[Date Prev][Date Next][Thread Prev][Thread Next][Date Index][Thread Index]

Re: AUDITORY Digest - 7 Oct 2002 to 8 Oct 2002 (#2002-168)

Dear Auditory,

I would like to make one very obvious point, only because I have not seen
it explicitly stated.

High frequency neurons phase lock just as well as low frequency neurons.
It is just that neurons (regardless of place) do not phase lock to high
frequency tones. Rather they phase lock to modulations.
I am not saying that anyone is confused on this rather obvious point,
I rather want to be sure there is no misunderstanding
of the difference between place and frequency.

Repeating myself:

All neurons, up and down the BM, phase lock equally, to frequencies
up to 4.5 kHz.

I am sure there are better references than this, but here is a good
place to start:

  author = {Allen, J. B.},
  title = {Magnitude and phase-frequency response to single tones in the
       auditory nerve},
  journal = JASA,
  volume = {73},
       number = 6,
  pages = {2071-2092},
  year = {1983}


Date:    Tue, 8 Oct 2002 08:59:13 +0200
From:    Eckard Blumschein <Eckard.Blumschein@E-TECHNIK.UNI-MAGDEBURG.DE>
Subject: Re: pitch neurons

At 11:29 07.10.2002 -0400, Allen G Lindgren wrote:

Can you elaborate on "Merely below about 1kHz,

synchrony can be very high.".

Yes I can:
I wrote:

On average, ten auditory nerve fibers cooperate statistically with just
one inner hair cell. Each fiber is bound to refractory time. So roughly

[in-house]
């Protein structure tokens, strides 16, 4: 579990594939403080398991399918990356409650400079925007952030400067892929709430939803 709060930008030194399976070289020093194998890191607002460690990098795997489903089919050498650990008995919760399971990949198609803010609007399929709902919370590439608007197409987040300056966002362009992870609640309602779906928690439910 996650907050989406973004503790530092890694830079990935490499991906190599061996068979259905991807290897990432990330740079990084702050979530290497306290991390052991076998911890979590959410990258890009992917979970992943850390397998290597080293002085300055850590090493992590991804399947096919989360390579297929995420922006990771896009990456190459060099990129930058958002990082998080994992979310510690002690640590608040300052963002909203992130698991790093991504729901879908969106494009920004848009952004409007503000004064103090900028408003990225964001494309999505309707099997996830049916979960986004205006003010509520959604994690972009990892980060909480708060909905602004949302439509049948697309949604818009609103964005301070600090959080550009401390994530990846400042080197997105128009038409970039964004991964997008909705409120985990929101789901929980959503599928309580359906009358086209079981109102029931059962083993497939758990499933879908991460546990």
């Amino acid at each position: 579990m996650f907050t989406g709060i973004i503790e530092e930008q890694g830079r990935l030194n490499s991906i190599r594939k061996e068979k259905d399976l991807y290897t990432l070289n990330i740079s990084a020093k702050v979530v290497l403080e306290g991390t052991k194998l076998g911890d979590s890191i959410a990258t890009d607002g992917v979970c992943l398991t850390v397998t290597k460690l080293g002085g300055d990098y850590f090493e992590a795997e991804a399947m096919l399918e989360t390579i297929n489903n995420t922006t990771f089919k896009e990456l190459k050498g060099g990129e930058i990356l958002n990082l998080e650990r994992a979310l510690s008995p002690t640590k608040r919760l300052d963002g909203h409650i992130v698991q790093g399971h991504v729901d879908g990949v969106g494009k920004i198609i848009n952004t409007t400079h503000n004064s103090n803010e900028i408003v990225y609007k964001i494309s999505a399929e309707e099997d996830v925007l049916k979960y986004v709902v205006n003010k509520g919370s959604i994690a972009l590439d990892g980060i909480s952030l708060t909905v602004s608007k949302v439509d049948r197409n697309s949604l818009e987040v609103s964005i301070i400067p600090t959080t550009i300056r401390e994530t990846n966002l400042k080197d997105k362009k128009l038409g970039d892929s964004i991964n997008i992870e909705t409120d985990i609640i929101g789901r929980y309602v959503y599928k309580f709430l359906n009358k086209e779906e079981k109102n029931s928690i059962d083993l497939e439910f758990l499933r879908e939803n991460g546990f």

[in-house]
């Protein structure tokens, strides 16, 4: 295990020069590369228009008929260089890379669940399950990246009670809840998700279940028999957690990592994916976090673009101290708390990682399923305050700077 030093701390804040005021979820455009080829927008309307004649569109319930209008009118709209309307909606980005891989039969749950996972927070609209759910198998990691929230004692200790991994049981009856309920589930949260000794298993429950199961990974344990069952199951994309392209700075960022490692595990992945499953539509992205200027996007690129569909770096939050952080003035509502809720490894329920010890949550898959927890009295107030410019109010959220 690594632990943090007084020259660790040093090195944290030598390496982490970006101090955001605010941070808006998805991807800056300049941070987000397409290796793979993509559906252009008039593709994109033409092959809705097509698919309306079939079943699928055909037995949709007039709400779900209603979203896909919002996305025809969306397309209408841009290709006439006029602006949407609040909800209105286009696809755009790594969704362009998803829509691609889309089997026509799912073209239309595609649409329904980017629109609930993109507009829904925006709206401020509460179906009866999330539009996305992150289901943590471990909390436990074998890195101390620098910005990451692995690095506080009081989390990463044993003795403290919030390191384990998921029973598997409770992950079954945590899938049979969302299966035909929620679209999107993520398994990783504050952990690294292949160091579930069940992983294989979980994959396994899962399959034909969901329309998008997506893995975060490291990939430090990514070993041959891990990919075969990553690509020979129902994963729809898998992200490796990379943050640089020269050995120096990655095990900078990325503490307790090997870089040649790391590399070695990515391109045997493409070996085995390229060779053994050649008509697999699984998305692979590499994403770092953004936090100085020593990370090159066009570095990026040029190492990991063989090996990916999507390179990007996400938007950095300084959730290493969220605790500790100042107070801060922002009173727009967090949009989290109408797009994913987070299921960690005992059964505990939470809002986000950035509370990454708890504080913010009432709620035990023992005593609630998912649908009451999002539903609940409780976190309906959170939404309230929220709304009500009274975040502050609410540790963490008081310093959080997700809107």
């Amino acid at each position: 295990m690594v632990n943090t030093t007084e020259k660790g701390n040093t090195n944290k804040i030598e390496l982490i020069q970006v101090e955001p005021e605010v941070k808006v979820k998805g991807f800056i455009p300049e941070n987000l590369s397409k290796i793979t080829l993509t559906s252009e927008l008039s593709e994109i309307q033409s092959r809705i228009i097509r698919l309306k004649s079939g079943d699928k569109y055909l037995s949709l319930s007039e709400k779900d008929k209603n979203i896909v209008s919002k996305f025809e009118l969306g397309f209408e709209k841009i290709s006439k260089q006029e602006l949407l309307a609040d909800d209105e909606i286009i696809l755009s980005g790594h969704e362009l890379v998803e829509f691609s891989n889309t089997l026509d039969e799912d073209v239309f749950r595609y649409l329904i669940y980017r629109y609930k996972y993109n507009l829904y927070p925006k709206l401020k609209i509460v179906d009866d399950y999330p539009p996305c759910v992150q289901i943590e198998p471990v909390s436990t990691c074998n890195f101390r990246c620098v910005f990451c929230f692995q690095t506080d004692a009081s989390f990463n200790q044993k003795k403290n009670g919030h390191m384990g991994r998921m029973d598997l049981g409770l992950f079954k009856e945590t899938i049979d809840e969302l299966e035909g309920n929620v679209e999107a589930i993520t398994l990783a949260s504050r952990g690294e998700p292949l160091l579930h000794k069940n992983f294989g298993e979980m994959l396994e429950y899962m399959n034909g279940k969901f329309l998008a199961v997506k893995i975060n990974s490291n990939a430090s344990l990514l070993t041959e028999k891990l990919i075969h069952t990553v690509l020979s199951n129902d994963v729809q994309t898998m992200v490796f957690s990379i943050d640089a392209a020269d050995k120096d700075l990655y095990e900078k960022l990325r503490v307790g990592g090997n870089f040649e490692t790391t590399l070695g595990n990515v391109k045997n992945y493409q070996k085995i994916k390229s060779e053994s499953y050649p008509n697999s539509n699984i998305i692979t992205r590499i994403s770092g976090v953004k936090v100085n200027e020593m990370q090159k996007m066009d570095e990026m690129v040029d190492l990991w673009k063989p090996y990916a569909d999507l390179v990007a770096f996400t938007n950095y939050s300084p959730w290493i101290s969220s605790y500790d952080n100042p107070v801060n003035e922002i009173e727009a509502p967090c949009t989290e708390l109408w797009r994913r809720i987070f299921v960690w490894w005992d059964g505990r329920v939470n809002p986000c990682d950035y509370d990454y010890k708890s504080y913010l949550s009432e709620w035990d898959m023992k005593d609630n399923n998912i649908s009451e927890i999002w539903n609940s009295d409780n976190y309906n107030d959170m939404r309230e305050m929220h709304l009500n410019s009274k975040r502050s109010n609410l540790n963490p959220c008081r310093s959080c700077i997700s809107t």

speaking, all ten together cannot continuously phase lock with intervals
smaller than a tenth of refractory time. Merely below about 1kHz,
synchrony can be very high.
This limitation due to statistic time sharing does, however, not exist
immediately after nearly all fibers reached a state of readiness for
Given frequency of modulation or rate of clicks is low enough for that,
then the stationary upper frequency limitation is much less relevant
for the whole temporal structure, including interaural envelope delay
(IED), during a split millisecond of adaptation.

I refer to Eric D. Young who wrote chapter 4 of 'Synaptical Organization
of the Brain'. Fig. 4.11 shows synchrony in the ANF not much deviating
from the value 0.8 up to 1 kHz but then increasingly dropping and
reaching zero at 4.5 kHz. Merely synchrony of so called primarylike VCN
neurons can approach the value one.
We realize these limitations like the optimal ones if we understand how
the random cooperation of the ten fibers works. Albert Einstein said:
'God does not play dice'. With respect to causality he was probably correct.
However, we have to learn that stochastic cooperation of neurons must not
be ignored.
Forget the illusion that Gammatone filters adequately describe what happens.

Jont B. Allen,     jba@auditorymodels.org;   908/654-1274voice; 908/789-9575 fax
382 Forest Hill Way
Mountainside NJ 07092

``A paradox is simply an error out of control''
  --E.T. Jaynes, Chapter 15 of http://bayes.wustl.edu/etj/prob/